Wednesday 16 June 2021

Every Time I Flush I Think of Them

I have a friend who gets quite upset that on our water bill we pay a certain amount of money for the water we use and the same amount of money again for sending the waste water into the sewage system. His feeling is that might be the case during the winter months, but during the spring, summer and fall a lot of that water going to water the lawn and garden, wash the cars and by the grand kids playing under the sprinklers. He has a point.


When he has called the city they just tell him that is the way it is and it is all very scientific. I tell him that even if he managed to get the city to agree with him, they would just up the charge for the water coming in by the same amount they deduct from his sewage bill. You can bet that during the winter the rate for water would stay at the same rate as the summer so in the end we would end up paying more for the same service. Shut up buddy!


I have no complaints about the city charging for water and I would gladly pay double for it. Our water in Calgary is good tasting and we have never had a shortage other than the odd hot, dry summer when they tell us not to water the lawns. My lawn always look like it is dying of thirst anyways, so no problem. There was that one time about twenty five years ago that the main water pipe in our area had to be repaired and the water was shut off. There was a water truck parked one house away and we could get as much water as we could carry. My oldest daughter took the broken pipe as a personal attack, keeping her from her 40 minute shower every morning while everyone else in the house had to wait. I was at work when she got up so missed the drama. She went to her friends every morning for the few days that the water was off. If I had known she would willingly get up early on her own, I would have turned the water off years earlier.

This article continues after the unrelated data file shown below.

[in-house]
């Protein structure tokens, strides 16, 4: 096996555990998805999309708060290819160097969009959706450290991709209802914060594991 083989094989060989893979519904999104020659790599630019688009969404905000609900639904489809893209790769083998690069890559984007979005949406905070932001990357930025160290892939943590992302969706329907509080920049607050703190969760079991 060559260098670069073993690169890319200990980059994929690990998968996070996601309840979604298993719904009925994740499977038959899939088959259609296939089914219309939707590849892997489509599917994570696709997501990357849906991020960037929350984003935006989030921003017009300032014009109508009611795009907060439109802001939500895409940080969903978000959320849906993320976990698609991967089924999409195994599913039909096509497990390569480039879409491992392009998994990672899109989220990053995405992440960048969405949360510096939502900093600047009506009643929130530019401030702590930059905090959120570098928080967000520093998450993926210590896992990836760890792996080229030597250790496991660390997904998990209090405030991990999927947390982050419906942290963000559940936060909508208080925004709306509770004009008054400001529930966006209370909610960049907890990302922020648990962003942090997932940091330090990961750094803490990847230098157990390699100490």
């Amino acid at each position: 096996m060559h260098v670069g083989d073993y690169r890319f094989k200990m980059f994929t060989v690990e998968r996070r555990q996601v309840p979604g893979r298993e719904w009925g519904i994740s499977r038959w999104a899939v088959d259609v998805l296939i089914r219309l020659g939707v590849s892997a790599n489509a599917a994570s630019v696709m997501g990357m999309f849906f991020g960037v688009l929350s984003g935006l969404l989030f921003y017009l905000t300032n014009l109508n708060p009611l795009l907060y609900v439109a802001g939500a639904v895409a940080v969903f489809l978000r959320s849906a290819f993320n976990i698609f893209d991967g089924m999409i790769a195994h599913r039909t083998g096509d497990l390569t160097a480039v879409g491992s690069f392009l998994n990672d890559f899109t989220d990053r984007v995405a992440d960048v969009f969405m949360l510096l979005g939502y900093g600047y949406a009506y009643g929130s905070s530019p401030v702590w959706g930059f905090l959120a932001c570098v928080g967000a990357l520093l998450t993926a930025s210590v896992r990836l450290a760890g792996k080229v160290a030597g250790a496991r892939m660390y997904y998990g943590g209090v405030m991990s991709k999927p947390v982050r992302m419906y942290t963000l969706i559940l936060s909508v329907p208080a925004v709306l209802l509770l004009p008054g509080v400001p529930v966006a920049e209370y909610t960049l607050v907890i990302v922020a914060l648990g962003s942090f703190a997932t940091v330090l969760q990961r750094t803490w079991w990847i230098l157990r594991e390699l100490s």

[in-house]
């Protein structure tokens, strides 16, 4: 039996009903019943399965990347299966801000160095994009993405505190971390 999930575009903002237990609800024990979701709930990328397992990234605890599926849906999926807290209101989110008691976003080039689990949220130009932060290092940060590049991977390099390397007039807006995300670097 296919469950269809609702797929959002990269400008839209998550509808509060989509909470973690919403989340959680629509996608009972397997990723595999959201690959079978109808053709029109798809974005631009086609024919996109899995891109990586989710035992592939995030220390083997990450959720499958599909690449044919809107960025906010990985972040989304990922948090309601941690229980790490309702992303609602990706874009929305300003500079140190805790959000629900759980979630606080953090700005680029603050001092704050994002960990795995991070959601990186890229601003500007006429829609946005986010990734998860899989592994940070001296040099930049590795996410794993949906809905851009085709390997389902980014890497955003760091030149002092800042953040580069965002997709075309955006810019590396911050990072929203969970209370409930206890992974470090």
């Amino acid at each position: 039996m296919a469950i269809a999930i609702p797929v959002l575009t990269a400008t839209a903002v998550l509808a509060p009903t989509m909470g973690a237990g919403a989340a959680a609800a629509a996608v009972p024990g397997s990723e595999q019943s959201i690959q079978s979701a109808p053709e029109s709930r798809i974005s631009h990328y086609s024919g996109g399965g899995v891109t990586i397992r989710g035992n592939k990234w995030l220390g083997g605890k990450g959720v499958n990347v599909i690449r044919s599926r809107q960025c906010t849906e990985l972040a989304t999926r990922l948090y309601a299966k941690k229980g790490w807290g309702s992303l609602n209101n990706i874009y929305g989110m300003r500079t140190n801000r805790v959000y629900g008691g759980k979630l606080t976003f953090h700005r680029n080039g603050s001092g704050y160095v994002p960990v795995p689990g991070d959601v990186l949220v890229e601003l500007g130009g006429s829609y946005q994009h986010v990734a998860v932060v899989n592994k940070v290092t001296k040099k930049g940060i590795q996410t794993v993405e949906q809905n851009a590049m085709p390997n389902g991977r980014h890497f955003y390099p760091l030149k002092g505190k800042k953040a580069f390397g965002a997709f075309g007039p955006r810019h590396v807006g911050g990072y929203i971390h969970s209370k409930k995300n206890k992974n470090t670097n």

There are indigenous communities that have had to boil their water for twenty years. I don’t like having to wait two minutes for the kettle to boil my water for tea. In this country, in the twenty first century, no one should not have access to plentiful clean water. I think the native people took the Canadian government to curt and are finally getting access to good water. About time! What a crime. I don’t think I would wait twenty years for the government to get off their fat asses, I would get some smart members of the community and we would attempt to solve our water problem. That may not be easy, but it is far better than waiting for any government.


A number of years ago now I saw a man of colour riding a bicycle while balancing a two litre plastic bottle of pop on his head. I assume that he wasn’t born in this county and learned the balancing trick in his home country where water had to be carried a distance. I don’t like carrying a bottle of water when I go for a long walk. You can bet that young man appreciates how wonderful it is to turn on a tap in your own home to get water. He could have been trying out for Cirque Du Soleil, but I prefer my story.


Years ago (before kids), Louise and I stayed in a small town in Saskatchewan at one of her relatives and the water was horrible! It smelled and tasted of sulfur. The food they cooked had a taste of sulfur, the coffee tasted of sulfur and when you had a shower you had that clean as sulfur smell. I don’t know how long they went like that, but we couldn’t leave fast enough.


I will never take my first world access to water lightly. I give thanks to the Calgary Water & Sewer Department on a daily basis. Every time I flush the toilet I think of those hard working city employees.

1 comment:

  1. I remember visiting relatives in the sixties in Wadena Sask. and yes the water had a sulfur smell and taste...JUST GROSS!